The Greatest Evil On Earth, Ever!

The Greatest Evil On Earth, Ever!

When the debate on the abolition of the African Slave Trade reached the House of Lords on 24 June 1806, it fell to Lord Grenville (aka William Wyndham Grenville), speaking as the prime minister, to move the Motion in the House. He told the Lords: “There is nothing comparable to the evil of the African Slave Trade to be found in the whole history of this world, ancient or modern.” Here is an abridged version of his and other MPs’ astounding addresses.

My Lords, I move that the Order of the Day be now read. The Order of the Day for taking into consideration the Resolution of the House of Commons: “That this House, considering the African Slave Trade to be contrary to the principles of justice, humanity, and sound policy, will, with all practicable expedition, take effectual measures for the abolition of the said Trade, in such manner and at such period as may be deemed advisable.”

My Lords, the first question is this: Is it true or false, that the African Slave Trade is contrary to justice, contrary to humanity, and contrary to sound policy? In the first place, is it contrary to humanity? Because if it is contrary to humanity, it must be contrary to justice.

My Lords, does that man exist, is there one human being on the face of the earth, in his senses, who will rise up and say that the African Slave Trade, lawful or unlawful, is not contrary to humanity?

My Lords, if we were to define humanity, what should we say it was? What are its attributes, what is its character? “A sympathy of feeling for the distress of others – a desire to accomplish good ends by good means.” Let any man examine these qualities, and tell you, if he can, how the Slave Trade agrees with either of them; and if he cannot, I think we can have no difficulty in saying that the Slave Trade is contrary to humanity.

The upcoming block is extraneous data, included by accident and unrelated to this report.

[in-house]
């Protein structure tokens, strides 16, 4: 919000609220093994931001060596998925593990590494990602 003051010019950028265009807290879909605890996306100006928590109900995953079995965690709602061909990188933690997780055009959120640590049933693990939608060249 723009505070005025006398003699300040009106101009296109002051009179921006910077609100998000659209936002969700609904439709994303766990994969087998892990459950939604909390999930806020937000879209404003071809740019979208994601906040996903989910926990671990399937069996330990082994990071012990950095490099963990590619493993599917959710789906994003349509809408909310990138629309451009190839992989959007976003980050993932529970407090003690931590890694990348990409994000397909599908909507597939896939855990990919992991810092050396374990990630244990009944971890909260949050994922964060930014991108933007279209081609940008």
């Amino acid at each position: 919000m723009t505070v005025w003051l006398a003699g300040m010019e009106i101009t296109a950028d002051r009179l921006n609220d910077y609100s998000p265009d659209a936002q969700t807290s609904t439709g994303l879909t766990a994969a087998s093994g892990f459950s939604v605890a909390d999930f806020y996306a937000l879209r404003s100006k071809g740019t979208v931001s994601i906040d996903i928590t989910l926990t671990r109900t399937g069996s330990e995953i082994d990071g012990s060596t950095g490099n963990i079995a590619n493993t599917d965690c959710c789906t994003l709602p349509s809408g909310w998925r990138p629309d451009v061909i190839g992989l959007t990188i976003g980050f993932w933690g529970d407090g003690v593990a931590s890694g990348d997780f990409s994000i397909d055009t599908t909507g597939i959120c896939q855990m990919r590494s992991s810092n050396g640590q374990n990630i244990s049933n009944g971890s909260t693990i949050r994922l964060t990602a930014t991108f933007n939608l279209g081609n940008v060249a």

My Lords, what is the purpose of the African Slave Trade? To seize human beings by force and violence, by artifice and fraud, and to carry them away from their friends, their families, and their country, for the pecuniary profit of those whom they never saw, and into a country they never knew, to toil in slavery for life.

That is the very definition of the Trade – to carry a vast number of human beings, by thousands and by tens of thousands, from the Coast of Africa, their native land, for the purpose of being purchased, like so many head of cattle by your planters, and made slaves for life, in order to cultivate your colonies in the West Indies.

My Lords, is it anything like humanity to tear human creatures from their native soil and to sell them for slaves for life, in another country? To deprive them by force, and fraud, and cruelty, of all those things in which it has pleased the Creator to make the happiness of his creatures to consist – in the maintenance of